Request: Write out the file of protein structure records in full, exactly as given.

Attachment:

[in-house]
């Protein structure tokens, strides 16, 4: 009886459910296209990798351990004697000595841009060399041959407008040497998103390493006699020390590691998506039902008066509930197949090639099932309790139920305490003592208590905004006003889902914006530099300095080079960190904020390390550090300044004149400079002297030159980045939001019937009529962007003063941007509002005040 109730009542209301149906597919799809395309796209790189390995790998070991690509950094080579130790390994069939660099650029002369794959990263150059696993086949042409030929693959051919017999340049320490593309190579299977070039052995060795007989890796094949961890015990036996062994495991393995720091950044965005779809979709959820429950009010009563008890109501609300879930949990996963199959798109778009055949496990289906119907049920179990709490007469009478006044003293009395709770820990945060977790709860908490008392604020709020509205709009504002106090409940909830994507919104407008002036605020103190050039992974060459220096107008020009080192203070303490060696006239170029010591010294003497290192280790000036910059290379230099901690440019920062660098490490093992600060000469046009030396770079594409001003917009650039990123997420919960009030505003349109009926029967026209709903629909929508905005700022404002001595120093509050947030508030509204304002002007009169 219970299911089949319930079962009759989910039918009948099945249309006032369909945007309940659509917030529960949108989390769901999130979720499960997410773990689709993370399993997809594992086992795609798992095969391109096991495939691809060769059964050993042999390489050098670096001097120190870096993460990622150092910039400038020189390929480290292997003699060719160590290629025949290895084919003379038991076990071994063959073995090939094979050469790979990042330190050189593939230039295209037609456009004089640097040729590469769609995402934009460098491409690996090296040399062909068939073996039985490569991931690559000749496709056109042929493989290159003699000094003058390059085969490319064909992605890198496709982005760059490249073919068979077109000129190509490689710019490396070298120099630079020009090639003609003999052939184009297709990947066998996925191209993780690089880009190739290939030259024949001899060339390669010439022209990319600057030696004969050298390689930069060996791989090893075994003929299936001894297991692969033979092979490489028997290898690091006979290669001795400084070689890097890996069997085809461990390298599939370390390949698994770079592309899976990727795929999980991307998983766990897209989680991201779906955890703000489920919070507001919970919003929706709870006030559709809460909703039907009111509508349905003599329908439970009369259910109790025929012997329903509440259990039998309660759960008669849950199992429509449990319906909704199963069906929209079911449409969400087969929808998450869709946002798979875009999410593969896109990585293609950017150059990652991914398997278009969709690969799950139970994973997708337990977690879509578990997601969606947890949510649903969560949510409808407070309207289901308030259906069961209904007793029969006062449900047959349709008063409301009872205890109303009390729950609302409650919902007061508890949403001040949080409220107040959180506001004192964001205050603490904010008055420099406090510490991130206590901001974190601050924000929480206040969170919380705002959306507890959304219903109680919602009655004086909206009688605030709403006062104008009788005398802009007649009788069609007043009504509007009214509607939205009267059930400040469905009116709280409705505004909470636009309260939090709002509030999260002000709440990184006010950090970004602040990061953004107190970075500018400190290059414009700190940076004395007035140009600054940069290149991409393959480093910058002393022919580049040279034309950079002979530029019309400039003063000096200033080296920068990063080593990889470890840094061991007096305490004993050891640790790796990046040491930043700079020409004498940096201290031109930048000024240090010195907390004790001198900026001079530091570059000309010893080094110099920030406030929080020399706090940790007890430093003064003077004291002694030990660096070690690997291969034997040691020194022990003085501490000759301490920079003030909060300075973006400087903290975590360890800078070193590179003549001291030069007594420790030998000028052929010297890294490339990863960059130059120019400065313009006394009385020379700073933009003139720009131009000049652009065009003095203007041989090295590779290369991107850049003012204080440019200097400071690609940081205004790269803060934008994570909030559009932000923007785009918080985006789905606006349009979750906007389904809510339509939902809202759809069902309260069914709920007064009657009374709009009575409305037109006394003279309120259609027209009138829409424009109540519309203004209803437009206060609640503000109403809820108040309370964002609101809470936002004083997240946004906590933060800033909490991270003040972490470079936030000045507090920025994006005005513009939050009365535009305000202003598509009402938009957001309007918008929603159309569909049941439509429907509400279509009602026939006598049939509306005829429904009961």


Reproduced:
[in-house]
């Protein structure tokens, strides 16, 4: 009886459910296209990798351990004697000595841009060399041959407008040497998103390493006699020390590691998506039902008066509930197949090639099932309790139920305490003592208590905004006003889902914006530099300095080079960190904020390390550090300044004149400079002297030159980045939001019937009529962007003063941007509002005040 109730009542209301149906597919799809395309796209790189390995790998070991690509950094080579130790390994069939660099650029002369794959990263150059696993086949042409030929693959051919017999340049320490593309190579299977070039052995060795007989890796094949961890015990036996062994495991393995720091950044965005779809979709959820429950009010009563008890109501609300879930949990996963199959798109778009055949496990289906119907049920179990709490007469009478006044003293009395709770820990945060977790709860908490008392604020709020509205709009504002106090409940909830994507919104407008002036605020103190050039992974060459220096107008020009080192203070303490060696006239170029010591010294003497290192280790000036910059290379230099901690440019920062660098490490093992600060000469046009030396770079594409001003917009650039990123997420919960009030505003349109009926029967026209709903629909929508905005700022404002001595120093509050947030508030509204304002002007009169 219970299911089949319930079962009759989910039918009948099945249309006032369909945007309940659509917030529960949108989390769901999130979720499960997410773990689709993370399993997809594992086992795609798992095969391109096991495939691809060769059964050993042999390489050098670096001097120190870096993460990622150092910039400038020189390929480290292997003699060719160590290629025949290895084919003379038991076990071994063959073995090939094979050469790979990042330190050189593939230039295209037609456009004089640097040729590469769609995402934009460098491409690996090296040399062909068939073996039985490569991931690559000749496709056109042929493989290159003699000094003058390059085969490319064909992605890198496709982005760059490249073919068979077109000129190509490689710019490396070298120099630079020009090639003609003999052939184009297709990947066998996925191209993780690089880009190739290939030259024949001899060339390669010439022209990319600057030696004969050298390689930069060996791989090893075994003929299936001894297991692969033979092979490489028997290898690091006979290669001795400084070689890097890996069997085809461990390298599939370390390949698994770079592309899976990727795929999980991307998983766990897209989680991201779906955890703000489920919070507001919970919003929706709870006030559709809460909703039907009111509508349905003599329908439970009369259910109790025929012997329903509440259990039998309660759960008669849950199992429509449990319906909704199963069906929209079911449409969400087969929808998450869709946002798979875009999410593969896109990585293609950017150059990652991914398997278009969709690969799950139970994973997708337990977690879509578990997601969606947890949510649903969560949510409808407070309207289901308030259906069961209904007793029969006062449900047959349709008063409301009872205890109303009390729950609302409650919902007061508890949403001040949080409220107040959180506001004192964001205050603490904010008055420099406090510490991130206590901001974190601050924000929480206040969170919380705002959306507890959304219903109680919602009655004086909206009688605030709403006062104008009788005398802009007649009788069609007043009504509007009214509607939205009267059930400040469905009116709280409705505004909470636009309260939090709002509030999260002000709440990184006010950090970004602040990061953004107190970075500018400190290059414009700190940076004395007035140009600054940069290149991409393959480093910058002393022919580049040279034309950079002979530029019309400039003063000096200033080296920068990063080593990889470890840094061991007096305490004993050891640790790796990046040491930043700079020409004498940096201290031109930048000024240090010195907390004790001198900026001079530091570059000309010893080094110099920030406030929080020399706090940790007890430093003064003077004291002694030990660096070690690997291969034997040691020194022990003085501490000759301490920079003030909060300075973006400087903290975590360890800078070193590179003549001291030069007594420790030998000028052929010297890294490339990863960059130059120019400065313009006394009385020379700073933009003139720009131009000049652009065009003095203007041989090295590779290369991107850049003012204080440019200097400071690609940081205004790269803060934008994570909030559009932000923007785009918080985006789905606006349009979750906007389904809510339509939902809202759809069902309260069914709920007064009657009374709009009575409305037109006394003279309120259609027209009138829409424009109540519309203004209803437009206060609640503000109403809820108040309370964002609101809470936002004083997240946004906590933060800033909490991270003040972490470079936030000045507090920025994006005005513009939050009365535009305000202003598509009402938009957001309007918008929603159309569909049941439509429907509400279509009602026939006598049939509306005829429904009961």